The Mac OS Terminal doesn’t have tab completion enabled by default. If you find yourself using the terminal often, you’ll want to turn this feature on, since it’s a pretty awesome way to make your life a little easier.
First, launch Terminal and enter
cd ~/ && nano .inputrc
Paste in the following three lines of rules:
set completion-ignore-case on
set show-all-if-ambiguous on
Press Control+X then Y to exit and save changes.
Close and relaunch Terminal for Tab Completion to be enabled.
If you are on a Unix based system, such as a Mac or Ubuntu, then you already have two tools built-in to help with wrapping text:
fmt. I’ll be explaining how these two tools both do text-wrapping but in slightly different ways.
Continue reading Textwrapping with FOLD and FMT
Tired of having a messy desktop? You can automatically sort your files into an archive using Applescript or Bash, on Mac OSX.
Continue reading Mac OS: Auto-archive Your Files
When setting up a server that needs to send emails, it’s sometimes more useful to have it send those emails via SMTP (using a service like Gmail or AWS SES) but often the php default is not this. So let’s learn how install and setup secure email sending capabilities for our php based applications on a linux server.
Continue reading Linux: SMTP for Server Email
So you’ve already setup a VPN connection to your home or office, but then you realize that you either can’t connect to your VPN network, or you can’t connect to the internet. If you want to have access to both, you’ll need to setup a split-tunnel. On a Mac this is a bit more frustrating than on a Windows machine, so I’ve used some script-foo to make it easier.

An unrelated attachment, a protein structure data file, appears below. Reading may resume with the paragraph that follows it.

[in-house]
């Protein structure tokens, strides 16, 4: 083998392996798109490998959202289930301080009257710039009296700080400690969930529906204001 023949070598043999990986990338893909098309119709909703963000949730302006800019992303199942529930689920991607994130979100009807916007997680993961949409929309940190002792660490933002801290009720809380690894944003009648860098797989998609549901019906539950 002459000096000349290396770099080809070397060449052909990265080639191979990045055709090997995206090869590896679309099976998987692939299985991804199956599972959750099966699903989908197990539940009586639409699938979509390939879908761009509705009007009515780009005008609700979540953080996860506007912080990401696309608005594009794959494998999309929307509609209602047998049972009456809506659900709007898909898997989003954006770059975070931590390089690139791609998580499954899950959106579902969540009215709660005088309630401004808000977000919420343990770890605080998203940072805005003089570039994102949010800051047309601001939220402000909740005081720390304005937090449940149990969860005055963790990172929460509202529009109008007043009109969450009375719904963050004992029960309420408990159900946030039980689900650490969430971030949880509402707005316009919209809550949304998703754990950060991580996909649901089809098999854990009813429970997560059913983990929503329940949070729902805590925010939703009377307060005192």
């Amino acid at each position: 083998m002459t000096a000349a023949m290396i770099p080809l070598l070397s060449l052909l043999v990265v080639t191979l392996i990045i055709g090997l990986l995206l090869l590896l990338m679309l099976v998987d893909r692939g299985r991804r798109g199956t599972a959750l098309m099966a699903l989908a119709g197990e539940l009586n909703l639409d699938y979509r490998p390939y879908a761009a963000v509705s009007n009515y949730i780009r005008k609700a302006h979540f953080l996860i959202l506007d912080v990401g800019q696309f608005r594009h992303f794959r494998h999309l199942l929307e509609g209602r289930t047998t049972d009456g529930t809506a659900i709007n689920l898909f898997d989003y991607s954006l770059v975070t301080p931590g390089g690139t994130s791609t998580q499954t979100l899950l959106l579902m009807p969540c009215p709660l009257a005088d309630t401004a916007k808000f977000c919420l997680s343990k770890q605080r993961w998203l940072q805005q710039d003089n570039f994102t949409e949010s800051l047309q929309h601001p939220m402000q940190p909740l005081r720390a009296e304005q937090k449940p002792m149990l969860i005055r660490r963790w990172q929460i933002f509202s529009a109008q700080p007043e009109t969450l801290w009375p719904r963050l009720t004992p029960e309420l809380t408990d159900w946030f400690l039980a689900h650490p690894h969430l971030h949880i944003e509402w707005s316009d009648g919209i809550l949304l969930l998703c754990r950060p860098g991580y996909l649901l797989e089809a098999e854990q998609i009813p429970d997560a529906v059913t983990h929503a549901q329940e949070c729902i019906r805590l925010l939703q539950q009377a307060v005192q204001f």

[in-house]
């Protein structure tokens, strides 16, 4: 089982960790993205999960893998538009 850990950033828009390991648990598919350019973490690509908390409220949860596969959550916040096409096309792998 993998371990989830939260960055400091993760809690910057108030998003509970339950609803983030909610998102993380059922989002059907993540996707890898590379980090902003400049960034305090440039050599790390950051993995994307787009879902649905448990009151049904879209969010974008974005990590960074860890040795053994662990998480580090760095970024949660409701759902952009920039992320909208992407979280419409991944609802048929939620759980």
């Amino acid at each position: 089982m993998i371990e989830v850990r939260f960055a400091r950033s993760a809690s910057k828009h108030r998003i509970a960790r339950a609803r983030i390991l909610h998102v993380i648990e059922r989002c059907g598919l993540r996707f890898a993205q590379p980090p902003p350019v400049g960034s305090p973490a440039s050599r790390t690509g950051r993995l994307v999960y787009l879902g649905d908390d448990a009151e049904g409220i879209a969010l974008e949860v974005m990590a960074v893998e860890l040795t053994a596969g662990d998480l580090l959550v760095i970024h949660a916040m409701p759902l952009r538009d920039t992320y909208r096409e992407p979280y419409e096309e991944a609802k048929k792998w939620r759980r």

Continue reading Mac OS: Split-Tunnel VPN
I’ve been working with virtual machines (VirtualBox) to learn more about Linux as a server environment. It’s great knowing you can revert back to a previous “system snapshot” when you screw up. Even with all this greatness, I was unfortunately having a lot of trouble getting a VM server to connect to other computers. Actually, it was very easy with using a bridged ethernet connection with the server getting a unique IP address. However, a bridged connection is not always available, so I was determined to get it to work with a NAT connection with port forwarding. I needed port 80 to be forwarded to port 8080, and it was a pain but I finally got port forwarding to work. Here’s how to do it on Mac OS.
Continue reading Mac OS: Port Forwarding
You can quit applications by using the Force Quit menu (⌘⌥ESC) but sometimes we need to quite a background application or the application on a remote machine. In Terminal we can do this using the top and kill commands.
Continue reading Mac OS: Kill an App with Terminal
Here’s a list of some useful commonly seen Mac symbols, great for when you have to write documentation:
First, pressing ⌘⌥T (Cmd + Opt + T ) will bring up the special characters menu.
To give us access to these technical codes, we’ll need to add them.
Continue reading Mac OS: Useful Unicode Symbols
In FileMaker you can load content in web viewer boxes. While useful, they load at a different pace than the rest of the record they are in. For detecting the load of an image in a web viewer I use the following code.
Continue reading FileMaker: Detecting Web Viewer Image Load
In this beginner’s tutorial I’ll walk through the steps to making your first Python program that works with the Twitter API. This will allow you to perform actions with Twitter’s code without being on the website, and also open up other options that are not readily available to normal users.
For this tutorial we’re first going to need a Twitter dev account. Don’t worry, this is a very simple step.
Continue reading Use Python and the Twitter API to Find Tweets